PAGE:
I'll answer that for you as I reckon I represent the average Irish man.
The answer is simply no. I've been to Celtic Park albeit not for an Old Firm game (I am a Cork City fan not a Celtic fan by the way). We do not carry on like that at International or club matches in Ireland. The tricolour flies in much the same way you'd see the saltire fly at Scottish football matches and is not seen by the different communities in the south of Ireland as a divisive emblem. Sectarian songs are not sung at LOI matches or at Lansdowne Rd (I've not been to the Brandywell in Derry where it may or may not occur), in fact there is no sectarianism in the south of Ireland despite the fact that Protestants make up a significant % of the population. Northern Ireland might as well be on the other side of the planet given the ignorance of issues in the north by people in the south (pretty similar to the ignorance of Londoners to Scotland in general).
i'd like to point out that I've been to an OF game at Ibrox. Having been invited by a Rangers supporting mate we jumped on a Rangers bus in Edinburgh and to say the journey to Ibrox was eventful would be an understatement. I watched the match from the club deck where various individuals including a very irate chap beside me hurled abuse at the Celtic fans for 120 minutes. Yip the match was a league cup semi-final which went into extra time. My point is for the 120 minutes I did not recognise anything that represented Britain never mind Scotland (I spent 7 years in Scotland and 3 so far in England).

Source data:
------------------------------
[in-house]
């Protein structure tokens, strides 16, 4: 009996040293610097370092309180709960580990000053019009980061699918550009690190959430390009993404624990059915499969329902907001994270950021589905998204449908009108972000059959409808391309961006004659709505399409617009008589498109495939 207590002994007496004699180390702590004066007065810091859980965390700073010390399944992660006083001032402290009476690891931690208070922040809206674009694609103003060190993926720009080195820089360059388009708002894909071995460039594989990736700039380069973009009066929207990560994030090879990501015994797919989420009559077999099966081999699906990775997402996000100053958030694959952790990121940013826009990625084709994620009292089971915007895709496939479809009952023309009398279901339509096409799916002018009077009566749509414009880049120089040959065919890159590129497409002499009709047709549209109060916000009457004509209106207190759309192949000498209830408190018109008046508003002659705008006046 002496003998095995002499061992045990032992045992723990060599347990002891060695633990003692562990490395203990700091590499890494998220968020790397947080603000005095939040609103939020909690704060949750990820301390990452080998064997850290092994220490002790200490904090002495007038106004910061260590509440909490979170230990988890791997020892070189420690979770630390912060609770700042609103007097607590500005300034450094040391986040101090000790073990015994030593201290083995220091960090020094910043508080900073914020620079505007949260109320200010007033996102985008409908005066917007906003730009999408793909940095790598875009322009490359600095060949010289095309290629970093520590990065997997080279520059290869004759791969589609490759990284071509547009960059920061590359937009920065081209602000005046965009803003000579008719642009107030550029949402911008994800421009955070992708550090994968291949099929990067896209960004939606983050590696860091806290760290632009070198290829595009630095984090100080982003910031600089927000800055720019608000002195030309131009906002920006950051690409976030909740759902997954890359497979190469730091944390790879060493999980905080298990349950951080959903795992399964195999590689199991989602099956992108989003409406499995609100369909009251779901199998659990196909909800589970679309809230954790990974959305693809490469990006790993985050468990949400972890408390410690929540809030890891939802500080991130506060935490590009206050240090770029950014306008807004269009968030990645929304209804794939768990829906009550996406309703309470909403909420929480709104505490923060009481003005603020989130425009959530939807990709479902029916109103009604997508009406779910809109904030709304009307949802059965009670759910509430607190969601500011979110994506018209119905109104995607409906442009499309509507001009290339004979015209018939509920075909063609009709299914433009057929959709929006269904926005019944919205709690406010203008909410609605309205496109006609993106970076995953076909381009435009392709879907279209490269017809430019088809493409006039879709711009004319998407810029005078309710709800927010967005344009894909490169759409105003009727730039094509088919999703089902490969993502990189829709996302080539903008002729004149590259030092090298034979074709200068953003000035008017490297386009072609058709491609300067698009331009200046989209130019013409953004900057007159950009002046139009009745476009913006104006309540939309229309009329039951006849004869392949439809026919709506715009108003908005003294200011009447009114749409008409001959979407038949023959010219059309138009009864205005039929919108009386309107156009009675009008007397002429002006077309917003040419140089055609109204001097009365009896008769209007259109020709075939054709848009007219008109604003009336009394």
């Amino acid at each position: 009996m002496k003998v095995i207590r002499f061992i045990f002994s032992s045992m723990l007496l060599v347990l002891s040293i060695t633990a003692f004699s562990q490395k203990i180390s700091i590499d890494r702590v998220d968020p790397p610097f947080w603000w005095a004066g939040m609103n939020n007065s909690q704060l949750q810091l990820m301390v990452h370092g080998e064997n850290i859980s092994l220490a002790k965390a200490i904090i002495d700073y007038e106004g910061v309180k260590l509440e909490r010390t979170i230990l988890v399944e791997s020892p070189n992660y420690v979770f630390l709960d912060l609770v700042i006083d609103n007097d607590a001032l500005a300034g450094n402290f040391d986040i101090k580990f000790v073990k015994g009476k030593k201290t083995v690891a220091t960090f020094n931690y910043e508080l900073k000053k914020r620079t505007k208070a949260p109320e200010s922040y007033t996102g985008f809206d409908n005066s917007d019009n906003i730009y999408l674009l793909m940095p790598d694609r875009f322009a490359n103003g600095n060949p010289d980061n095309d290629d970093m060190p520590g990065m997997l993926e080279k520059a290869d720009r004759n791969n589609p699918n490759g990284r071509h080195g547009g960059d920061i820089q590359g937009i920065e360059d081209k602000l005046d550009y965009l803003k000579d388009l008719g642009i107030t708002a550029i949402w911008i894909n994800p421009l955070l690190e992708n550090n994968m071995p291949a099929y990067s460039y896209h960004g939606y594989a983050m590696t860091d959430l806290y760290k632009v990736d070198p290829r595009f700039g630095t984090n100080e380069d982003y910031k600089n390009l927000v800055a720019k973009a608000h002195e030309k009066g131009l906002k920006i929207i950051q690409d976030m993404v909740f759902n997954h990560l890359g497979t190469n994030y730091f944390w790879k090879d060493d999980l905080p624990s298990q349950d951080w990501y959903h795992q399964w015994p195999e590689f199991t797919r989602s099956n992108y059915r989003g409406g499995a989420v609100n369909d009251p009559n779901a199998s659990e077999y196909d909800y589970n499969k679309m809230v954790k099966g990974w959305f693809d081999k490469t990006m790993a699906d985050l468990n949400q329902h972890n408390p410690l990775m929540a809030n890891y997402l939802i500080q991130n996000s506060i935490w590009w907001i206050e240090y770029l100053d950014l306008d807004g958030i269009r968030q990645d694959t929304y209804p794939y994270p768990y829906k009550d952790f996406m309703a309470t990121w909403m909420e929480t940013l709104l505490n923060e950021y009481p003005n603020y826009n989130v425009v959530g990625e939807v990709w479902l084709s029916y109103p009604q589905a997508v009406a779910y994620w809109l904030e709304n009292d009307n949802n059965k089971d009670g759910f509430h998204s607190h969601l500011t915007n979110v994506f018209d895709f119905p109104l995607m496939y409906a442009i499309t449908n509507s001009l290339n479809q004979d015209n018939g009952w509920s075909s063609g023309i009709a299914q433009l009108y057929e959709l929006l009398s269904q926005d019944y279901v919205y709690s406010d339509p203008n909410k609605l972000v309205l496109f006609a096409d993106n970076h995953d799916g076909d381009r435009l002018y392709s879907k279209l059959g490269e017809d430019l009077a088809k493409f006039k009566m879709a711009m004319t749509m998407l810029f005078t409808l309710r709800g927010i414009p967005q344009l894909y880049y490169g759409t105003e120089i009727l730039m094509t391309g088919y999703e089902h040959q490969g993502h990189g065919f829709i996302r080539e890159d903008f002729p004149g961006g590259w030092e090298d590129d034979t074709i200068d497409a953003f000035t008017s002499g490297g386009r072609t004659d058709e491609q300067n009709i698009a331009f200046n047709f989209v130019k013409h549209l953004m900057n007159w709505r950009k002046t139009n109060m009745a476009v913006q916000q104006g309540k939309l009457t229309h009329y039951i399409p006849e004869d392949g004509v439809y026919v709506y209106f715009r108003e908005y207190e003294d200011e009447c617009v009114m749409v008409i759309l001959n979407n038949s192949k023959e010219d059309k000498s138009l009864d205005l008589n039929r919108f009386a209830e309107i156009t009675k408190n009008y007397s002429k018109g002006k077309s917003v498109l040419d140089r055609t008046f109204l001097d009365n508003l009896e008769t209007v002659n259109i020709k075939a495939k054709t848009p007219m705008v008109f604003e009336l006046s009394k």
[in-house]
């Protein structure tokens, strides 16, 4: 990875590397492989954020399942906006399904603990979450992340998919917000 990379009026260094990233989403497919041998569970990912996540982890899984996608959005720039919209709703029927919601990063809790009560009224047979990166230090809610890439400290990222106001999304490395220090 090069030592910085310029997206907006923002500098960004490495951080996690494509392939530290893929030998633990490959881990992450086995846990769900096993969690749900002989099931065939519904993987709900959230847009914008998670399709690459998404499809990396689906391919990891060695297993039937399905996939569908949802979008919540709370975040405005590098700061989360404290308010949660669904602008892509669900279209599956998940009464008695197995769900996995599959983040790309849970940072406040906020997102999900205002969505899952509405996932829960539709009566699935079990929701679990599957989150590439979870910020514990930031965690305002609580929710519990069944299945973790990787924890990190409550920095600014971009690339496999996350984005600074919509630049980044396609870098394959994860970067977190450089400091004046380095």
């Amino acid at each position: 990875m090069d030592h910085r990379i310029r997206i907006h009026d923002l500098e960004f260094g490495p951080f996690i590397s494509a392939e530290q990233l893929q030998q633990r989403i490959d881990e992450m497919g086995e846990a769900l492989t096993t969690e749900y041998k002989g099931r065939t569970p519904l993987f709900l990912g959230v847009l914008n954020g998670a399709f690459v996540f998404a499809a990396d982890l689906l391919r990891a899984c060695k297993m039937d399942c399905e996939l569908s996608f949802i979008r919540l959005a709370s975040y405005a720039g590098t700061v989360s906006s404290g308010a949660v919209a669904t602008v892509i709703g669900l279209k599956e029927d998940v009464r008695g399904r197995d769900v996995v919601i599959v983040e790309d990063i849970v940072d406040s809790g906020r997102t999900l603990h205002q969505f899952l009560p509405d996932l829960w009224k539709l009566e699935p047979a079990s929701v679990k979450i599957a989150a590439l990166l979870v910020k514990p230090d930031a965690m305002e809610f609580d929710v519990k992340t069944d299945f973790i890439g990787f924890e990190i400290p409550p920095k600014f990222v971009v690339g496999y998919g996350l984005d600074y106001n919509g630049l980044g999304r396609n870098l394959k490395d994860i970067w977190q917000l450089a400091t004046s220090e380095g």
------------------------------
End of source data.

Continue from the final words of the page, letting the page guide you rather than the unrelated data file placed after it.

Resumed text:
Both Celtic and Rangers are strange enigmas. They both claim to represent something or somewhere yet appear to be at odds with those places. The only places that truly represent Scotland and Ireland in a footballing context are Hampden Park and Lansdowne Rd. You will not hear or see any bullshit in these stadia.
Onto your second point, there is no doubt about it that the Irish tricolour has been misused. It was created by Irish nationalists in the 18th century (many of the leaders were Protestants believe it or not). The idea was that the flag represented the people who lived on the island at the time i.e. green represented the Catholics, orange represented the Protestants and white represented peace between the two). Unfortunately historical events took over in the 20th Century and the flag is now seen primarily (at Celtic matches and in Northern Ireland) as a nationalist (catholic) emblem used to goad the very folk it partially represents. A sad state of affairs.
Any how enough of this bollix...I reckon there will be a minimum of 10,000 Irish in the stadium plus god only know's how many Scots supporting Ireland.
Top posting, mate. Far too sensible for this place! I am looking forward to sharing a few with the Irish support pre and post match.